He said for the first time, Indians were reading about themselves in stories that did not dwell on drunks or car wrecks. That was because Giago wanted to tell readers about the Native Americans he knew and the lives they led.

“He reported warts, yes, but largely provided a portrait of Native Americans with families, traditions, struggles, sports, children, elders, religion, etc. Not many months later, I persuaded him to become a full-time reporter, covering the Pennington County Commission.

“He wanted to cover Indian news,” Carrier said. “I refused, arguing that he could not be objective. That was the thinking in the early days of affirmative action — or at least was mine. Several times, Tim would storm into the newsroom after witnessing the racist attitudes of the white commissioners and quit. I would follow him out onto the fire escape and talk him into staying.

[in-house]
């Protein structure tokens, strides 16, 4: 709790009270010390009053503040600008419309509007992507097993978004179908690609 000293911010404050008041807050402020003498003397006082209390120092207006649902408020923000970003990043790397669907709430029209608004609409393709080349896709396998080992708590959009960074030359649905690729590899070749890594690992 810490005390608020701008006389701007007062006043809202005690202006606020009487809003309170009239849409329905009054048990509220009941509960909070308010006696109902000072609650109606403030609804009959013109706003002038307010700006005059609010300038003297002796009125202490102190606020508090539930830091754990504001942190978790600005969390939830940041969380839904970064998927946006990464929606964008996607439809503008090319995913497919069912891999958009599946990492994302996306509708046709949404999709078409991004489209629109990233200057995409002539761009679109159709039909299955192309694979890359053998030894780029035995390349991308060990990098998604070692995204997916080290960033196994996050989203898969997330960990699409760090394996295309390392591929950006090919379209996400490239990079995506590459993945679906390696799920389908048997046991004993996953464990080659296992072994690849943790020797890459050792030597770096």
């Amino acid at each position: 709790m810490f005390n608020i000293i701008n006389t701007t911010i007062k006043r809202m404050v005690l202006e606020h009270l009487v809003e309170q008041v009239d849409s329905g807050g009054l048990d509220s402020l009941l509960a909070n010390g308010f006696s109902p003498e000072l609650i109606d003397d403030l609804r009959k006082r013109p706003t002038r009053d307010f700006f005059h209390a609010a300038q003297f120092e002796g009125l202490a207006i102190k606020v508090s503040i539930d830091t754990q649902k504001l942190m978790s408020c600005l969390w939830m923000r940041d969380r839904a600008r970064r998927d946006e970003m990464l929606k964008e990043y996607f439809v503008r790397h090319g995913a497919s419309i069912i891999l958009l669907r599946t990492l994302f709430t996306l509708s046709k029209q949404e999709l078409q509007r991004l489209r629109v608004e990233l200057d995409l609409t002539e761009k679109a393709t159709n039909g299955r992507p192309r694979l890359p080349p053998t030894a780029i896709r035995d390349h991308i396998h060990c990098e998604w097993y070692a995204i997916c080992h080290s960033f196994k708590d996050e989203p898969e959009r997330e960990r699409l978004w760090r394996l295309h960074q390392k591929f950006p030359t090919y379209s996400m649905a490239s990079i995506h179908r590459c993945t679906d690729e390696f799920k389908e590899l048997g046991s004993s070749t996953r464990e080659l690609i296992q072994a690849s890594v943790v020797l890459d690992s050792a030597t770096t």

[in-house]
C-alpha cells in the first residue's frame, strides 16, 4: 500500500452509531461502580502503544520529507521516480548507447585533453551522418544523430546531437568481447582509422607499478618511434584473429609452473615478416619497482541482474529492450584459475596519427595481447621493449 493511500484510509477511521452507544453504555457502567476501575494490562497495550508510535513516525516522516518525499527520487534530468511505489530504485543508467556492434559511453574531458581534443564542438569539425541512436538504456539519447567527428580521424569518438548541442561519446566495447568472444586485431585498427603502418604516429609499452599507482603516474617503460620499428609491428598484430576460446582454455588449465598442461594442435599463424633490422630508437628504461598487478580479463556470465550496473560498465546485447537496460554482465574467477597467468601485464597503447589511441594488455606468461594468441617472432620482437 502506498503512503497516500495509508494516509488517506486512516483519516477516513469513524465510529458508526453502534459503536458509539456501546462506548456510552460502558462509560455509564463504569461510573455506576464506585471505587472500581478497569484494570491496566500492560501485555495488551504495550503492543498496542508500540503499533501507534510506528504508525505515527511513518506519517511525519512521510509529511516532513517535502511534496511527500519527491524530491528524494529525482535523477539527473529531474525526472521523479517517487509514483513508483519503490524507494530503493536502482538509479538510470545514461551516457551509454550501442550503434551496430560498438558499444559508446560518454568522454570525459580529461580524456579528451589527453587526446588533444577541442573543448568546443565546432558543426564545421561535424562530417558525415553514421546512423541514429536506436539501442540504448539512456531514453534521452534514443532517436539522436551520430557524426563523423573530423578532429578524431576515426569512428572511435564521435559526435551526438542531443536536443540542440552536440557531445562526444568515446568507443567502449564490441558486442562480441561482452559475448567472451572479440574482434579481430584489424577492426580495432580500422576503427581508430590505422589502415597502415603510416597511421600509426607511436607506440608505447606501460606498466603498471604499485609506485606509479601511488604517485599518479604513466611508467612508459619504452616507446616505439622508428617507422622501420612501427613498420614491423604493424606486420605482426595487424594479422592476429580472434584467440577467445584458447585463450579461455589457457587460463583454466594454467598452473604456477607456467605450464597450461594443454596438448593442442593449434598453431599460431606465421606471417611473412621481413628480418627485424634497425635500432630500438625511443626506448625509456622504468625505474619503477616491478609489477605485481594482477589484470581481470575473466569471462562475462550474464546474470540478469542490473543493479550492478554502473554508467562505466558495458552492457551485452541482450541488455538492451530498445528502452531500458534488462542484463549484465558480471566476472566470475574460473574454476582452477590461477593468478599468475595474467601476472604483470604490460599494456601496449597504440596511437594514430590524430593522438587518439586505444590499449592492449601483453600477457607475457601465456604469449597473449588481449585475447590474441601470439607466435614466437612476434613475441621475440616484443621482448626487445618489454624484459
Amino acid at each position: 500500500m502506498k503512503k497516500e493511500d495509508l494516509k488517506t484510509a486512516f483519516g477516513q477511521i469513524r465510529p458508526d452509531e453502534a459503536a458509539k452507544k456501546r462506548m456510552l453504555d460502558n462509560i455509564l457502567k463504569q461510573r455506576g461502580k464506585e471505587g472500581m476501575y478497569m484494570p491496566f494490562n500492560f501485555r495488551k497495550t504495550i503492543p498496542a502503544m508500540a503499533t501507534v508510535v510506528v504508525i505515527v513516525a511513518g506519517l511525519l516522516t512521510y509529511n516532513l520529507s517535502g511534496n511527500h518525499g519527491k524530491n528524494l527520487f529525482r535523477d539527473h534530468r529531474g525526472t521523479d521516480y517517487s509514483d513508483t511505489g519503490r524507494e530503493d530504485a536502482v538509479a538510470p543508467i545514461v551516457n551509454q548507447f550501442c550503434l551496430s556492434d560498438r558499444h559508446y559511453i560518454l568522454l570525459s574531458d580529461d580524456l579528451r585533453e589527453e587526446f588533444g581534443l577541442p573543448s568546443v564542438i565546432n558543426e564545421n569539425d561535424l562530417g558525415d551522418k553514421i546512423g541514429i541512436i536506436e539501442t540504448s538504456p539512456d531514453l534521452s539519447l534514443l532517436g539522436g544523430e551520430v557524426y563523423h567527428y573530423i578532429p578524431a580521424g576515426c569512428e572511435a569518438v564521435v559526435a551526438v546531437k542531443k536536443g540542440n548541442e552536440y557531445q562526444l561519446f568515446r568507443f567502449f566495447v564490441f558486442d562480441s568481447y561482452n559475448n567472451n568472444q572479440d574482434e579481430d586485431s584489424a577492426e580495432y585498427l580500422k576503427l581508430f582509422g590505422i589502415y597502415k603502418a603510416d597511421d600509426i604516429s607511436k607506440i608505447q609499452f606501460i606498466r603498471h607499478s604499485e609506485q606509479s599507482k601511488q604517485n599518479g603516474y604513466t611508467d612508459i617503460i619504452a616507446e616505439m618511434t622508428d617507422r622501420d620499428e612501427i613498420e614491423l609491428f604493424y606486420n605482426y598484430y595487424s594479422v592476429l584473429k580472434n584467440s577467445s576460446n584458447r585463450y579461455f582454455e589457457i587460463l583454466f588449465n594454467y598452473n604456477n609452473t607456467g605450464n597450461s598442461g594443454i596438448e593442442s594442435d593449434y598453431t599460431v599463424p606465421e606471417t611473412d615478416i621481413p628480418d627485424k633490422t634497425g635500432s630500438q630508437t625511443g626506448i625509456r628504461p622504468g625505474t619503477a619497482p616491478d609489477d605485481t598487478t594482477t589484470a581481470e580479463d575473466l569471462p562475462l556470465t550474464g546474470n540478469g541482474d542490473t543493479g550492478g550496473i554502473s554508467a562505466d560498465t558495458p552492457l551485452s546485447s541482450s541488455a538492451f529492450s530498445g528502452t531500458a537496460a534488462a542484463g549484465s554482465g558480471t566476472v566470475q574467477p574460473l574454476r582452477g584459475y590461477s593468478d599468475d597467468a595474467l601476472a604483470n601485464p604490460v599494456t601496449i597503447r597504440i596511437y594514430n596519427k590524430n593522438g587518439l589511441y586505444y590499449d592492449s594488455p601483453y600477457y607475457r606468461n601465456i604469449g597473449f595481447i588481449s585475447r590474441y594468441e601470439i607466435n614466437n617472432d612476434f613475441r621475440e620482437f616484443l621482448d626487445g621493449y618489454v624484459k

“Hiring Tim as the first Native American voice in South Dakota is among my proudest deeds,” he said.

Giago wrote columns that were published in his papers, other South Dakota newspapers, the McClatchy News Service, and on The South Dakota Standard and The Huffington Post blogs.

He provided readers with strongly written columns that showed a deep understanding of history, not just Native American history. He wrote with passion and anger at times but could also produce pieces with warm reflections on family, friends and colleagues.